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Caritas distributed more than 170,000 water purification like this one to prevent the spread of cholera Credits: Worms/Caritas

Caritas distributed more than 170,000 water purification like this one to prevent the spread of cholera
Credits: Worms/Caritas

“When the cholera epidemic broke out in October 2010, we weren’t prepared for it. We were unfamiliar with this disease, and during the first few weeks a large number of sick people came in to see us. Things weren’t easy.” Josèphe Gerda is the head of a small healthcare centre in the remote village of Brunette, in the province of Artibonite, in the diocese of Gonaïves in Haiti.

Caritas Gonaïves runs nine clinics like this one and one hospital. The clinics are the only points of access to healthcare for people in the area. “At the height of the epidemic in November 2010, more than 20 sick people might show up on any one day,” said Dr Renald Gédéon, head of the healthcare department at Caritas Gonaïves.

Piard Jean Rico, project coordinator at Caritas Gonaïves, said, “At the outset, we weren’t aware it was cholera. We only knew it was a fast spreading illness that could kill people within a few hours. We only found out what it was one week after the epidemic broke out. The staff at healthcare centres were afraid of this highly contagious disease. Luckily, we were able to rely on rapid mobilisation by our Caritas network partners.”

In this Haitian province that is frequently affected by hurricanes and flooding, access to potable water is limited and sanitation facilities are almost non-existent. This explains why the cholera epidemic spread so rapidly in the diocese of Gonaïves. In dealing with the outbreak, the local Caritas benefited from the support of CRS (Catholic Relief Services is a US Caritas member) from the outset. More than 170,000 water purification tablets, hand soap, antibiotics and rehydration salts for the sick were distributed. Several special beds for cholera patients were also sent out to the area’s various health centres. Tents were pitched to accommodate and treat those with cholera without endangering other patients. Staff were boosted with additional nurses.

Caritas Haiti and Caritas Spain drew up a wide-reaching awareness-raising programme. “As many people as possible had to be told how to protect themselves from contagion,” said Fr Wilder, the director of Caritas Gonaïves. “We trained several dozen assistants to go from door to door to educate families on hygiene. We also mobilised parish priests to take part in this educational programme.”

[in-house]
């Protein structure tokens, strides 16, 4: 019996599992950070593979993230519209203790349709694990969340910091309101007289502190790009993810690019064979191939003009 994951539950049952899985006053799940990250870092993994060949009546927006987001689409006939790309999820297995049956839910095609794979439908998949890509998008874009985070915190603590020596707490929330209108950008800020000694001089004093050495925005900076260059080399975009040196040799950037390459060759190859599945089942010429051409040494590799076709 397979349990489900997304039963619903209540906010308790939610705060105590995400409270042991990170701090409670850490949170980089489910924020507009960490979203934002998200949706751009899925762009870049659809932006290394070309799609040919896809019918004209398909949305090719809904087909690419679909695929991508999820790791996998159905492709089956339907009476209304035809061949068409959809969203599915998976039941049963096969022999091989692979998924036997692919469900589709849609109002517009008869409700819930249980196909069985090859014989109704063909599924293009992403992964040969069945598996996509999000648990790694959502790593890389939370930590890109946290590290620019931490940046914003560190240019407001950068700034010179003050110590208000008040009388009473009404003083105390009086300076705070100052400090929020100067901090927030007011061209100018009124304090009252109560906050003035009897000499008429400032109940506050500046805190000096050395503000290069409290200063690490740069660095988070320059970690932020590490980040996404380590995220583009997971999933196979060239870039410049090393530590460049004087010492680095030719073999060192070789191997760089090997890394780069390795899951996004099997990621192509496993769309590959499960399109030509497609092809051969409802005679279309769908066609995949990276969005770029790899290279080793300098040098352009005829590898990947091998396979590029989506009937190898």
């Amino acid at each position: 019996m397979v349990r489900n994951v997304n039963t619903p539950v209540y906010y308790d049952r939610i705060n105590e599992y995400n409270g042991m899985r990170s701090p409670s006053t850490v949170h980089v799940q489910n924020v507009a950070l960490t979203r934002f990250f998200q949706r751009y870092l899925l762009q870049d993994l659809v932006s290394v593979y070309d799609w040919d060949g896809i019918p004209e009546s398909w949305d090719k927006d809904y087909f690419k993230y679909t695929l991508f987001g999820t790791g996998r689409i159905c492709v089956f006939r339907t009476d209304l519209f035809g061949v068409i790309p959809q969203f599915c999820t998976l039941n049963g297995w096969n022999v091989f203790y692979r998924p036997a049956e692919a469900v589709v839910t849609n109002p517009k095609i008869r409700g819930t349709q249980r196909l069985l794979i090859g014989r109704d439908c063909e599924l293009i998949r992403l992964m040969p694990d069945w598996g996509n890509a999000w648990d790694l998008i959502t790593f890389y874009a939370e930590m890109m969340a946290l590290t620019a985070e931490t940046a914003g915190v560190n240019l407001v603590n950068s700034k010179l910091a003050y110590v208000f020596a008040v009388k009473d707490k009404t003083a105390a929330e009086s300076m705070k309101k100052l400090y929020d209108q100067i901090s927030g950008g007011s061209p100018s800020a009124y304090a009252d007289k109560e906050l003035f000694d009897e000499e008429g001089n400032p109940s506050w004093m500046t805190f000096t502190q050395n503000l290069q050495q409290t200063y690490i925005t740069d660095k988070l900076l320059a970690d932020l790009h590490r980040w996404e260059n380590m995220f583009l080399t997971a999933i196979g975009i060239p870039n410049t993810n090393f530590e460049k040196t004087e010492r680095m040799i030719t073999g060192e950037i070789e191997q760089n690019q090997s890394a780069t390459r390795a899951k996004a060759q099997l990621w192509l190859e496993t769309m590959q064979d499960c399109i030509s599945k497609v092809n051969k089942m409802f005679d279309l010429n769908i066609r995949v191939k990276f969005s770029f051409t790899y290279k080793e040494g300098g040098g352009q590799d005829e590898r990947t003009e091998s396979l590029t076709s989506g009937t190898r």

Josèphe Gerda and school children in the courtyard of the clinic in Brunette. "The number of cholera cases has gone down," she says. Credit:Worms/Caritas

Josèphe Gerda and school children in the courtyard of the clinic in Brunette. “The number of cholera cases has gone down,” she says.
Credit:Worms/Caritas

“Access to potable water, adequate sanitation facilities and basic hygiene measures are vital elements in fighting the spread of cholera,” said Dr Gédéon. With support from Caritas Switzerland, Caritas Gonaïves distributed 7,000 hygiene kits as well as the wherewithal to enable 7,500 families to purify their water for a three-month period.

In one year throughout the country, cholera resulted in 6,700 deaths and affected almost 500,000 people. In October 2011, according to the Haitian government, 22,000 new cases and more than 200 deaths were reported. Therefore, cholera is still present in Haiti and continues to threaten the population.

The Caritas network remains vigilant and is working to find lasting solutions to the problem. In the province of Artibonite, Caritas Switzerland funded training of local Caritas staff in the use of kits to disinfect water, surface areas, clothes and food. 1,350 water filters will be installed in the region, while Caritas Italy and SCIAF (Caritas Scotland) will supply latrines to a dozen parishes and collect water from ten springs for treatment.

Children from the nearby school are playing around Josèphe Gerda in the courtyard of the clinic in Brunette. “The number of cholera cases has gone down,” she says. “This allows us to focus more on other health problems, such as the malnutrition that afflicts many children, malaria and seasonal fevers. Now we know what to do if another cholera spike were to occur. We have stocks of serum to provide rapid treatment for any new cases. The disease is still present and we’re on our guard, but thanks to the Caritas network we’re better prepared.”

At the cholera treatment centre at Alma Mater Hospital, which is run by Caritas Gonaïves, 6,000 patients were treated in one year and 53 deaths were registered.